The last year has seen incredible advances in fraud protection and detection technology. The biggest advances we are seeing in this space is in the ways multi-layered fraud protection and detection solutions can combine their signals to protect against known fraud, and detect likely fraud. Fraudsters now use a wide variety of techniques, and only first-party, big-data-powered multi-layered solutions augmented by AI and machine learning can keep pace.

About a year ago we introduced DeviceRankTM, the industry’s first and most comprehensive device-based protection. Since introducing DeviceRank, we have seen many marketers block massive amounts of in device-based fraud. Just last month we had two large enterprise businesses move their attribution to AppsFlyer, one from a European attribution provider, and the other from a US provider. Both subscribed to their previous provider’s premium fraud protection offerings, and both noticed that their internal fraud solutions had gone quiet since moving to AppsFlyer. In both cases, the automated protection of our Active Fraud Suite caught thousands of fraudulent installs that other “premium” solutions had missed.

While we continue to invest in best-in-class AI and machine learning to improve our ability to actively block fraud in real-time, fraudsters are continuously adapting and we have seen a strong demand for better fraud detection reporting. In other words, advanced marketers are increasingly looking to improve not only their ability to block fraud in real-time, but to detect where fraud is hiding — cutting off problematic SiteIDs, geos and networks quickly and efficiently. For example, using our Active Fraud Insights dashboard, dozens of marketers at major brands have discovered high concentrations of fraud hiding behind DeviceID reset marathons (resetting DeviceIDs between installs) or by enabling Limit Ad Tracking. When marketers find anomalous concentrations of installs from “new” DeviceIDs, devices with Limit Ad Tracking enabled, or installs from devices flagged by DeviceRank as “suspicious” (likely fraud),  they can take timely corrective action — addressing their fraud issues before they get out of hand. These insights are harder deliver because they require a massive database that contains nearly every mobile device in the world. As a provider with this deep-data already in-hand, we have seen these multi-layered, deep insights deliver millions dollars in savings to marketers across nearly every region and vertical.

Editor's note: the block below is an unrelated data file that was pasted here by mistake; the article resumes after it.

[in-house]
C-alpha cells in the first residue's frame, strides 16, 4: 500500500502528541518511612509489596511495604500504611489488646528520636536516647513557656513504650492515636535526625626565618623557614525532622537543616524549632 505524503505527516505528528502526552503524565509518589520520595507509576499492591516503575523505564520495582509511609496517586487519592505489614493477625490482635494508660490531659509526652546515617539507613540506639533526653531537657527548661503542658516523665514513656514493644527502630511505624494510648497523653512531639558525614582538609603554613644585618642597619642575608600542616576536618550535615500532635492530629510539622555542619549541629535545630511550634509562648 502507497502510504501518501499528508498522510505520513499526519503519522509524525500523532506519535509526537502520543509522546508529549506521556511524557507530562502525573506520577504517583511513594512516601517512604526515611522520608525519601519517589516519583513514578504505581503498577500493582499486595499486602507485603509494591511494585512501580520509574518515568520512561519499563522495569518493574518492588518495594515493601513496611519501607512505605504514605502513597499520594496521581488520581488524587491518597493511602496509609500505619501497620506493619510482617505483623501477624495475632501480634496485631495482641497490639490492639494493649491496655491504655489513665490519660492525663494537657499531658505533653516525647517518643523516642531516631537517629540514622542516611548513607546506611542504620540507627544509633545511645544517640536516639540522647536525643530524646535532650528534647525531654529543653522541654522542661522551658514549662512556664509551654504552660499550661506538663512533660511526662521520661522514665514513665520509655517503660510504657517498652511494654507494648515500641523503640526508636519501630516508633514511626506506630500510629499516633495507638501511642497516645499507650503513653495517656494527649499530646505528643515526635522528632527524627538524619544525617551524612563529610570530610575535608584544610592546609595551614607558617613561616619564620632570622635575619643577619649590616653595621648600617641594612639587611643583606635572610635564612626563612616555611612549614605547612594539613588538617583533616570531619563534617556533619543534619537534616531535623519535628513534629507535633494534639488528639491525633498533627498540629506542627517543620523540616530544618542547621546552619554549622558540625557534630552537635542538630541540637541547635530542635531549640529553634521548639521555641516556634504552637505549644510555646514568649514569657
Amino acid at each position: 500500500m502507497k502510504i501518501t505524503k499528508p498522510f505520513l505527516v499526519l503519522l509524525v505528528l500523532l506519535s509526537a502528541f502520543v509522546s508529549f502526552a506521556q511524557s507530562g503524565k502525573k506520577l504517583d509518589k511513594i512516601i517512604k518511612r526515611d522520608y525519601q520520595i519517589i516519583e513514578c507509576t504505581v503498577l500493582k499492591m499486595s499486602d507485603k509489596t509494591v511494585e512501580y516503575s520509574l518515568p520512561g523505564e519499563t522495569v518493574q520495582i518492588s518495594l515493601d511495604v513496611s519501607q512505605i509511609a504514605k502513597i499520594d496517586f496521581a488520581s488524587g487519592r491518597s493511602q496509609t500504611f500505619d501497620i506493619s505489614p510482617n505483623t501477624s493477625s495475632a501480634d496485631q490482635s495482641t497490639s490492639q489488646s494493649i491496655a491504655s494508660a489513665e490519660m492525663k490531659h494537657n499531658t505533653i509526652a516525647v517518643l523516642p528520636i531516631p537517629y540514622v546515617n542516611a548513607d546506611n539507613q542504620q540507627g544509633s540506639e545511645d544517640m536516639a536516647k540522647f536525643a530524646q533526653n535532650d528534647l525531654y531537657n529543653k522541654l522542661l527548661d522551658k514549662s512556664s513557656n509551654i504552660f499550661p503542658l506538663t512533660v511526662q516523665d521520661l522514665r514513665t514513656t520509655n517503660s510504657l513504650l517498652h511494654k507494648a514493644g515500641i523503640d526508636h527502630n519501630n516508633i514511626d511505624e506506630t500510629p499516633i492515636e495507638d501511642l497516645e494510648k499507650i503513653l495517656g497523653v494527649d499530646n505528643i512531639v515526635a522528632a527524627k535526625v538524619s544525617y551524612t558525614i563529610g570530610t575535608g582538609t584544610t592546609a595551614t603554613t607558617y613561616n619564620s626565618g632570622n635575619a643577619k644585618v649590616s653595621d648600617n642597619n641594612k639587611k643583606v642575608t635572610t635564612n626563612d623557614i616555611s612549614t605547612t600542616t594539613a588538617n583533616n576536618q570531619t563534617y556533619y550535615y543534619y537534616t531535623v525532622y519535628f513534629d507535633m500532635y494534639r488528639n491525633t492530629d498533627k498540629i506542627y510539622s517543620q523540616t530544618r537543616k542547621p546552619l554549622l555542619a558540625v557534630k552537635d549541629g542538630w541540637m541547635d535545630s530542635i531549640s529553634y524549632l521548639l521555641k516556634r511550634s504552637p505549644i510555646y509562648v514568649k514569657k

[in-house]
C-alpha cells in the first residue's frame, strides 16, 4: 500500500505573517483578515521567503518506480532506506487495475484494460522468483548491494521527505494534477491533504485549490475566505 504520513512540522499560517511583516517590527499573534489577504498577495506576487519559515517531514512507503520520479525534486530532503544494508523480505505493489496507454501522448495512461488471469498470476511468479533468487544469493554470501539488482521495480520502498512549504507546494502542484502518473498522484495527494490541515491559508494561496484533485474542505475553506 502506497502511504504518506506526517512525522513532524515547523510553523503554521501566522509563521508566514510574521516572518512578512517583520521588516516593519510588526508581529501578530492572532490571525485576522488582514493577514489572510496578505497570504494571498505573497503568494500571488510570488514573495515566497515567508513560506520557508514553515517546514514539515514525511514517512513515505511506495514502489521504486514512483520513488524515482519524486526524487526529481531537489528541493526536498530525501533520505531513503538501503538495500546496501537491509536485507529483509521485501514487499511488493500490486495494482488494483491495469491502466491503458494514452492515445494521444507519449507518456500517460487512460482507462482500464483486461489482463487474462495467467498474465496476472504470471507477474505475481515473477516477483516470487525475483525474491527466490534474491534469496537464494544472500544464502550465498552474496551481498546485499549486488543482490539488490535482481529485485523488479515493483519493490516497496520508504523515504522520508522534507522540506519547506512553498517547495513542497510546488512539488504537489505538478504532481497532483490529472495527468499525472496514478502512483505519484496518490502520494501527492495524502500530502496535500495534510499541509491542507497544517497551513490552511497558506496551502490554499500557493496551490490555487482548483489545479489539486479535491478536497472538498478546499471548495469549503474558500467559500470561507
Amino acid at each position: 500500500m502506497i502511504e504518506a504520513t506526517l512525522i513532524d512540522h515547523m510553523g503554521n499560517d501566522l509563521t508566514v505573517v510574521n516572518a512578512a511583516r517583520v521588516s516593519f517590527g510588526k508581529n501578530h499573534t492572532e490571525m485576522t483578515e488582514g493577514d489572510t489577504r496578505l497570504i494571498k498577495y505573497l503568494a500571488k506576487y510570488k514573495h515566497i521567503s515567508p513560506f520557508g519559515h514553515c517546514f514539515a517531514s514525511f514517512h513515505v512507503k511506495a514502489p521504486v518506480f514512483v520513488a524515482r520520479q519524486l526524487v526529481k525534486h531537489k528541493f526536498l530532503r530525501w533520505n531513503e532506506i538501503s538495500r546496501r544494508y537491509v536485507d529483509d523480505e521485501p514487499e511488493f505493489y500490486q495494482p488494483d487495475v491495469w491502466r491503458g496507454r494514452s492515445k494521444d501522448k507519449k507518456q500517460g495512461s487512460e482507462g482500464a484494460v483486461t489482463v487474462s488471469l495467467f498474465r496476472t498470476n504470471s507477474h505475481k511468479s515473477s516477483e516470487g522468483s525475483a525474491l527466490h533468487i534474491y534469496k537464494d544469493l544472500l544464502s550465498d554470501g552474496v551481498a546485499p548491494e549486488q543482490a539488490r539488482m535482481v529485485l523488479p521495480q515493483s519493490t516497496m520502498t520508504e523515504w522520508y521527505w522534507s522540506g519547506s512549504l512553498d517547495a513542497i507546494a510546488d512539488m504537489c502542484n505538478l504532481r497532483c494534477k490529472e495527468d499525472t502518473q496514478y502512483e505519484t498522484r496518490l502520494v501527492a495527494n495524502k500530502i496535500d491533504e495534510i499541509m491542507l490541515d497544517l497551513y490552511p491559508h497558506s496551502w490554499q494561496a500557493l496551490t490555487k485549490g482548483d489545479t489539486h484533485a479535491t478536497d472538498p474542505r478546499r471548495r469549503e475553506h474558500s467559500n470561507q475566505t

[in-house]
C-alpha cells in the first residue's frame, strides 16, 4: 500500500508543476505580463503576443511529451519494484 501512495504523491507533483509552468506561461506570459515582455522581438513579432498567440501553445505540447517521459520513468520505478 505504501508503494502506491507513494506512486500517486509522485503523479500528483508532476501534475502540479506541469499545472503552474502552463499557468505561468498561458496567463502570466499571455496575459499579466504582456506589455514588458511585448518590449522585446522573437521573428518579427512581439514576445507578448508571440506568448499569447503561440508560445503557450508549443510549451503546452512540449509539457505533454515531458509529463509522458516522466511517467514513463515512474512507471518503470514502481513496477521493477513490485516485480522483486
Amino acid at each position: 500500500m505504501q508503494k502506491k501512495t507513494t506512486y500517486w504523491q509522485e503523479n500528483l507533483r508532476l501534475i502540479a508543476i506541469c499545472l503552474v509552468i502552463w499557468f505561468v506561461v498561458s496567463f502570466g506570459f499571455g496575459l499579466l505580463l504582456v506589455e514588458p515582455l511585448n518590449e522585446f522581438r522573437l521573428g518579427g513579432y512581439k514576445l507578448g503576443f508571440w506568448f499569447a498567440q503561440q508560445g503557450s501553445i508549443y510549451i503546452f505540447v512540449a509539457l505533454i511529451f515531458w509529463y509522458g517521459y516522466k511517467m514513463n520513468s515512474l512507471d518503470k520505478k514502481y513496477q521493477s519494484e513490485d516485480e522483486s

AppsFlyer’s multi-touch attribution reveals the user’s journey to the app install. Are there any changes in user’s journey over the last year? Does the user need more or less “touches” to download an app?

AppsFlyer’s multi-touch attribution reveals the user’s journey to the app install. Are there any changes in user’s journey over the last year? Does the user need more or less “touches” to download an app?

Preliminary findings from a data study we’re working on shows that between 10-20% of installs have previous touches prior to the last click, depending on vertical. We see that there are fewer touches for games, and more touches for shopping.


What do you think is the main challenge for mobile marketing in 2017?  

More than two out of three mobile marketers, according to Forrester, can’t or don’t measure their ROI. So as far as perception goes, this is a main challenge. However, the reality is that measuring mobile marketing ROI is not a challenge at all!

The chief mobile officer of AOL nailed it, saying “One of the biggest myths in mobile advertising is the perceived lack of data around in-app measurement. This is a misperception, but a growing number of marketers cite attribution transparency as mobile’s biggest challenge. The misunderstanding is born out of the industry’s reliance on cookies. Obviously, mobile is a cookie-less channel. But mobile’s measurement capabilities are as good and even better than those for desktop.”

The real challenge is not mobile measurement, but rather omni-channel tracking. Connecting the dots across mobile, desktop, and especially the offline world is still a very distant reality. The good news is that more and more dots are being connected all the time, helping marketers understand more about the relationship between their activities across channels.


You are speaking at Mobile Beach Conference. But what would you like to listen to?

Mobile Beach Conference has an incredible lineup this year and I’m sure that pretty much every session will be of great value. Personally, I’ll be looking for sessions focused on analytics and data.


What will you take with you to Odessa this May?

Odessa already has everything you need. You just come with the right kind of mid set and enjoy every single moment 🙂